September 9, 2011
We propose a new random number generator Mersenne Twister. An implemented C-code MT19937 has the period 219937−1 and 523-dimensional equidistribution property, which seems to be the best among all generators ever implemented. There are two new ideas added to the previous twisted GFSR to attain these records. One is an incomplete array to realize a Mersenne-prime period. The other is a fast algorithm to test the primitivity of the characteristic polynomial of a linear recurrence, named inversive-decimation method. This algorithm does not require even the explicit form of the characteristic polynomial. It needs only (1) the defining recurrence, and (2) some fast algorithm that obtains the present state vector from its 1-bit output stream. The computational complexity of the inversive-decimation method is the order of the algorithm in (2) multiplied by the degree of the characteristic polynomial. To attain higher order equidistribution properties, we used the resolution-wise lattice method, with Lenstra’s algorithm for successive minima.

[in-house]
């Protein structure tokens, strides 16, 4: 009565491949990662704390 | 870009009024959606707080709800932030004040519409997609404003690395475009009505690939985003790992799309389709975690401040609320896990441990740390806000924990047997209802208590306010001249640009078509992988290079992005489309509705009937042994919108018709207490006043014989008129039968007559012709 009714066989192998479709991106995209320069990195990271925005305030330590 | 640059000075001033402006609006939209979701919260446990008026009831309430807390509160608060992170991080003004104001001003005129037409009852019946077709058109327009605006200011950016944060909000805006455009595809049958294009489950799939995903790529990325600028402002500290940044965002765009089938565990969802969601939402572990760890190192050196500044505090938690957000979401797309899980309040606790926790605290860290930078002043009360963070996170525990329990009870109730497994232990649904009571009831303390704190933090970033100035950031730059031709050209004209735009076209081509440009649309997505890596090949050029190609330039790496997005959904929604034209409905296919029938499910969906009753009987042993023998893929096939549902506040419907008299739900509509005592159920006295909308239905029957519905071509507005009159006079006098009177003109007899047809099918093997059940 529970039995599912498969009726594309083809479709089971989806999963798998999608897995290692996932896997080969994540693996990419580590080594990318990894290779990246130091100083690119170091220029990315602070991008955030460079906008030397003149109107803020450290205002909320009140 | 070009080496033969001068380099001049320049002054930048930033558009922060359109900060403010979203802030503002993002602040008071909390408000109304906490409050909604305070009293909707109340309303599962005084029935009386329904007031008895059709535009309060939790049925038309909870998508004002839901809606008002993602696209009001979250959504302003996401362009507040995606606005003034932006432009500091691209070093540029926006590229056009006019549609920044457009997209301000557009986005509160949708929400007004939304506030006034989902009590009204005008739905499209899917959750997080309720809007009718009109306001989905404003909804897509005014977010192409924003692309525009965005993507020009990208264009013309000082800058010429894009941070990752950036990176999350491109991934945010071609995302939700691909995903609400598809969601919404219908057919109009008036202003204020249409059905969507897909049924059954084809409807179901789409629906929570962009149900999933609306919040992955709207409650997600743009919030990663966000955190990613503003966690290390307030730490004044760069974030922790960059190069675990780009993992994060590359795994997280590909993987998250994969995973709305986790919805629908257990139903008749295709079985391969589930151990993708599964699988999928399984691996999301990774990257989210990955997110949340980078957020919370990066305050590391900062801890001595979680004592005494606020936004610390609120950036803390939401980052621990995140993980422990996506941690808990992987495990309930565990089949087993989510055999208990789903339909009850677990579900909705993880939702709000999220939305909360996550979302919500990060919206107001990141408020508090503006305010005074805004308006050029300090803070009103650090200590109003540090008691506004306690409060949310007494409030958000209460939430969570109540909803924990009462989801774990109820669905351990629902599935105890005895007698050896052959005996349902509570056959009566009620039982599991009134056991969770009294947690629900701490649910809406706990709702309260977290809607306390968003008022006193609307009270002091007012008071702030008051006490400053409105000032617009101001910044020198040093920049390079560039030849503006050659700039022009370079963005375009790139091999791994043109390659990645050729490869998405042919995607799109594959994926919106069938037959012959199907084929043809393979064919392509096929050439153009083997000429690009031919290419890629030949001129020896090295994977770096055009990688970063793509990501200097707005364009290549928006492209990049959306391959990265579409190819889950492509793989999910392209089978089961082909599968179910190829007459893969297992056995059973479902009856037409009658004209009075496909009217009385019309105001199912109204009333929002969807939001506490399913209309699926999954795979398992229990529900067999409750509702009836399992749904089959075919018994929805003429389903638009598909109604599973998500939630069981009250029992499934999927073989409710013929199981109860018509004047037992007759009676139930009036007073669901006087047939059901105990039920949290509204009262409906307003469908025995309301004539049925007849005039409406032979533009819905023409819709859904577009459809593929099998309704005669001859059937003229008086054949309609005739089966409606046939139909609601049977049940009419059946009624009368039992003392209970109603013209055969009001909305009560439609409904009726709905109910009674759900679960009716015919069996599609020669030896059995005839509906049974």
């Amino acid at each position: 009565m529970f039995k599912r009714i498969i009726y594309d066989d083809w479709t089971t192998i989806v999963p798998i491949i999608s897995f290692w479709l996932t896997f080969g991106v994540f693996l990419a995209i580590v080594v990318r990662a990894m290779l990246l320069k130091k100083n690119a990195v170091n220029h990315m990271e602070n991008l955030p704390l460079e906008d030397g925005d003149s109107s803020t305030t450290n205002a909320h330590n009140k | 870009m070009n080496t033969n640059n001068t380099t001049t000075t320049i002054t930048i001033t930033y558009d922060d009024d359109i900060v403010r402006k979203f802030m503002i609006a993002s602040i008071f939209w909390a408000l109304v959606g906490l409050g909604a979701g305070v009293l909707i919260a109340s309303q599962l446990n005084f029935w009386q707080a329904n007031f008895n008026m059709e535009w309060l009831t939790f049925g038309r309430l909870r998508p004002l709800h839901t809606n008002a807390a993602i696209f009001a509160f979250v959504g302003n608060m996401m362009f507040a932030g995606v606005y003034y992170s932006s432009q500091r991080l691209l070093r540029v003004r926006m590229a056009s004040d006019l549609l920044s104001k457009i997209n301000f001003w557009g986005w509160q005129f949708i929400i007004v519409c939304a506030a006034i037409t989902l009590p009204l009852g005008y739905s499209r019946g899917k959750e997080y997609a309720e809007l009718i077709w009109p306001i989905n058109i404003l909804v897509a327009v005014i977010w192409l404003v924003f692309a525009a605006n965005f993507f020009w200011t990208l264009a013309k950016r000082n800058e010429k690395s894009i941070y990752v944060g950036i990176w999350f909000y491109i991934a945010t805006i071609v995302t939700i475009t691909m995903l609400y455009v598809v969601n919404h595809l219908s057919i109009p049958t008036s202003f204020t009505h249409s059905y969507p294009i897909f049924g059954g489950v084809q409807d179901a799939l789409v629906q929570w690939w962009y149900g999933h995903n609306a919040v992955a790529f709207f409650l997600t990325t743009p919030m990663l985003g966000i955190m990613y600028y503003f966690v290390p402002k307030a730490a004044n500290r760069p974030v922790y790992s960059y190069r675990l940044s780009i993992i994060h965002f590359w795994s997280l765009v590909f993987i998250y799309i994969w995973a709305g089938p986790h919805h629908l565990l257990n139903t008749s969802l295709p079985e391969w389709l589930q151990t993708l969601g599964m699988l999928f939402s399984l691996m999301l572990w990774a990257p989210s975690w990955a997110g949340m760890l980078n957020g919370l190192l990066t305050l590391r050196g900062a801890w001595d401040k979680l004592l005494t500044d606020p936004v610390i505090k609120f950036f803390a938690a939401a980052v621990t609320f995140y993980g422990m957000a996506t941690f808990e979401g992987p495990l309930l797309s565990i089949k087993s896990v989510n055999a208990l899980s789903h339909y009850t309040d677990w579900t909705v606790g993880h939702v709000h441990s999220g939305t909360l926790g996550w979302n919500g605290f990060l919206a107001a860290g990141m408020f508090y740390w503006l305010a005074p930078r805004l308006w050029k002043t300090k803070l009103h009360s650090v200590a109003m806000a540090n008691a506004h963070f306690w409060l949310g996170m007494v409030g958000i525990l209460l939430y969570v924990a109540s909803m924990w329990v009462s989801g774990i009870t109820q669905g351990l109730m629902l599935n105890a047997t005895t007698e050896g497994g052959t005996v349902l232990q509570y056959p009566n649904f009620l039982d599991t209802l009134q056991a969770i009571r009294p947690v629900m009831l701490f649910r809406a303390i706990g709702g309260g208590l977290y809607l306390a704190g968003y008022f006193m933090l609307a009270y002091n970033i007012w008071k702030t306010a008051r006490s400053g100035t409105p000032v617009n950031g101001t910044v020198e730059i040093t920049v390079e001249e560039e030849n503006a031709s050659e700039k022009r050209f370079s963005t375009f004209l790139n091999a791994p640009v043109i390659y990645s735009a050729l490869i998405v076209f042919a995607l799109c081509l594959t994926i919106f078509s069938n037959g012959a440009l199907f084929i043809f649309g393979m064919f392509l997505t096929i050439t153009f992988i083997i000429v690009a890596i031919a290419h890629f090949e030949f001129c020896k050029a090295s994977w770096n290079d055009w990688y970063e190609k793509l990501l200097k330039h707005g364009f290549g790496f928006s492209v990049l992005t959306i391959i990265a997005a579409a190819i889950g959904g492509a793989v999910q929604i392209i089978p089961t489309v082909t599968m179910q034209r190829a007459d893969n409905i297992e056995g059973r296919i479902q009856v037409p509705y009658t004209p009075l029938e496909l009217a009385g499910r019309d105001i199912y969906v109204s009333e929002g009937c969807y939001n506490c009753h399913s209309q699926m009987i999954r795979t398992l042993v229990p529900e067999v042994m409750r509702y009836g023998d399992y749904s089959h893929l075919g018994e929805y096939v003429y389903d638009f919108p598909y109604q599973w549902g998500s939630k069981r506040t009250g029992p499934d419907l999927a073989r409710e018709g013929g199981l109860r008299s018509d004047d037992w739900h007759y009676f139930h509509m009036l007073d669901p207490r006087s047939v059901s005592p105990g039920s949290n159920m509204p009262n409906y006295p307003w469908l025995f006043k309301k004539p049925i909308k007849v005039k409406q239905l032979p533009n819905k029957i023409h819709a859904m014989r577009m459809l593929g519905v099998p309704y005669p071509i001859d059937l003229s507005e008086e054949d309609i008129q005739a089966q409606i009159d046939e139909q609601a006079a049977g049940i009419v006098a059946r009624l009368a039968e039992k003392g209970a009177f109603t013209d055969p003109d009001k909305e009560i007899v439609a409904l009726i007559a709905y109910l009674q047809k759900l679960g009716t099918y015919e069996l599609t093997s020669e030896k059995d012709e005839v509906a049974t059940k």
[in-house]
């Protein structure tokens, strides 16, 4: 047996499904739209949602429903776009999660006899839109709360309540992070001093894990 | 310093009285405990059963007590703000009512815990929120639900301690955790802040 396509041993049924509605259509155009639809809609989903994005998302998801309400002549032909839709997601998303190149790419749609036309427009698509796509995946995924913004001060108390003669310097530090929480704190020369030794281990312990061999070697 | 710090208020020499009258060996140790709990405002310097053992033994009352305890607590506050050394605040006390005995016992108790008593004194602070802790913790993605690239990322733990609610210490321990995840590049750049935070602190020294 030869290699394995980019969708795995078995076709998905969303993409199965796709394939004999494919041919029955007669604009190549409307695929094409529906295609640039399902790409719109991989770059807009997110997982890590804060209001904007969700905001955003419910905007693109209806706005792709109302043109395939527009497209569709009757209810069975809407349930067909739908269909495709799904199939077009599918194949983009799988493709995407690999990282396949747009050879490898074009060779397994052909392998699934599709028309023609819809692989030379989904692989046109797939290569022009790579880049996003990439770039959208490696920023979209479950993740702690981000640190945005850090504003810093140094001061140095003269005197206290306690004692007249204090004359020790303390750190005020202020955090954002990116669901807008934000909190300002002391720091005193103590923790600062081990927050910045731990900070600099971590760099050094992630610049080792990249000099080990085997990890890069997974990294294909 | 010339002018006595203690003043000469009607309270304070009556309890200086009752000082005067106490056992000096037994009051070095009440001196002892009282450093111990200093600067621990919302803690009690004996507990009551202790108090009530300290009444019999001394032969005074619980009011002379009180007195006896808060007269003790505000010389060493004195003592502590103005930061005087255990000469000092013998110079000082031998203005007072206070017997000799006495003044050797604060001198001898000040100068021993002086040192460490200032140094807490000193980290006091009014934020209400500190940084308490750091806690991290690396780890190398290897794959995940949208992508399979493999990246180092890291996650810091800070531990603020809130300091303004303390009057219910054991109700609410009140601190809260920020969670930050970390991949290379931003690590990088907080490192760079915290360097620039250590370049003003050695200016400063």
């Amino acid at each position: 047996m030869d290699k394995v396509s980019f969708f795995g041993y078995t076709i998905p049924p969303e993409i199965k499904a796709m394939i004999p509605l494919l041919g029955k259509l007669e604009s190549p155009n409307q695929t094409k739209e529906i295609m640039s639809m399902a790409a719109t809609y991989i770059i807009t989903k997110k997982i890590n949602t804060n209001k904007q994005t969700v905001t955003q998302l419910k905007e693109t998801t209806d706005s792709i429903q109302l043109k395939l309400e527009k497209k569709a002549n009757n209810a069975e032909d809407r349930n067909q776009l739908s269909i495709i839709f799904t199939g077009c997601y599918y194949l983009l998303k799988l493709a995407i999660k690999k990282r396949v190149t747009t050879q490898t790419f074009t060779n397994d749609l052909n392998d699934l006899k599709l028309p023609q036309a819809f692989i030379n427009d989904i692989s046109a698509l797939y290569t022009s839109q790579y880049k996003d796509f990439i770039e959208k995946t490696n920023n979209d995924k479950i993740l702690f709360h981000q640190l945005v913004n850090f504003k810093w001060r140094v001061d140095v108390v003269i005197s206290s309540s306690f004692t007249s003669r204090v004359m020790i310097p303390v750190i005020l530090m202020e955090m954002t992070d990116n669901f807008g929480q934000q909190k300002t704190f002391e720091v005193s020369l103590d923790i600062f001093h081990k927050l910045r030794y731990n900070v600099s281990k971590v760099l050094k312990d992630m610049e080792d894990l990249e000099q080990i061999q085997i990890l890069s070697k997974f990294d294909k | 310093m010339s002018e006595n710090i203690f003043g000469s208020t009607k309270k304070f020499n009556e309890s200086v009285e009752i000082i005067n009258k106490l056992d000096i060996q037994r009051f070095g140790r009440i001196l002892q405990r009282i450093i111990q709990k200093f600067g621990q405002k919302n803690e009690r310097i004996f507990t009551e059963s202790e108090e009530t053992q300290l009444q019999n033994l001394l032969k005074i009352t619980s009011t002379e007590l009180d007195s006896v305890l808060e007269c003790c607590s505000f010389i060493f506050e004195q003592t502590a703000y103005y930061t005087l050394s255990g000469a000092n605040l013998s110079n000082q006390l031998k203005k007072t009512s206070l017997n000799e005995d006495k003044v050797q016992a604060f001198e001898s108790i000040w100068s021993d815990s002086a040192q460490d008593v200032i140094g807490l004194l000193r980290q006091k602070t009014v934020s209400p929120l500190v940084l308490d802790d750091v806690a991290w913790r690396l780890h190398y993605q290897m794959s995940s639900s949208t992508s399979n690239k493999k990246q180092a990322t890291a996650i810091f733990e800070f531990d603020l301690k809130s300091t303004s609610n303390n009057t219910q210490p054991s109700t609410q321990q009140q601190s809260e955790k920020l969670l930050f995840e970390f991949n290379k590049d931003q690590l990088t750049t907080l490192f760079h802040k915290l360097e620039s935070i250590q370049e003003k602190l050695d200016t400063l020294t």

If that’s not quite clear, their reference implementation is given on the next page. Note that this implementation is the original Mersenne Twister MT19937; there are several variants.
Though George Marsaglia has strongly criticized it as needlessly complex, the Mersenne Twister is quite a popular random number generator. It takes a 32-bit integer other than 0 as a seed, returns a 32-bit integer each time it is called, and has a period of 219937−1 ≅ 4·106001. The Mersenne twister is suitable for simulation but not for cryptography.
Your task is to implement the Mersenne twister in your favorite language. When you are finished, you are welcome to read or run a suggested solution, or to post your own solution or discuss the exercise in the comments below.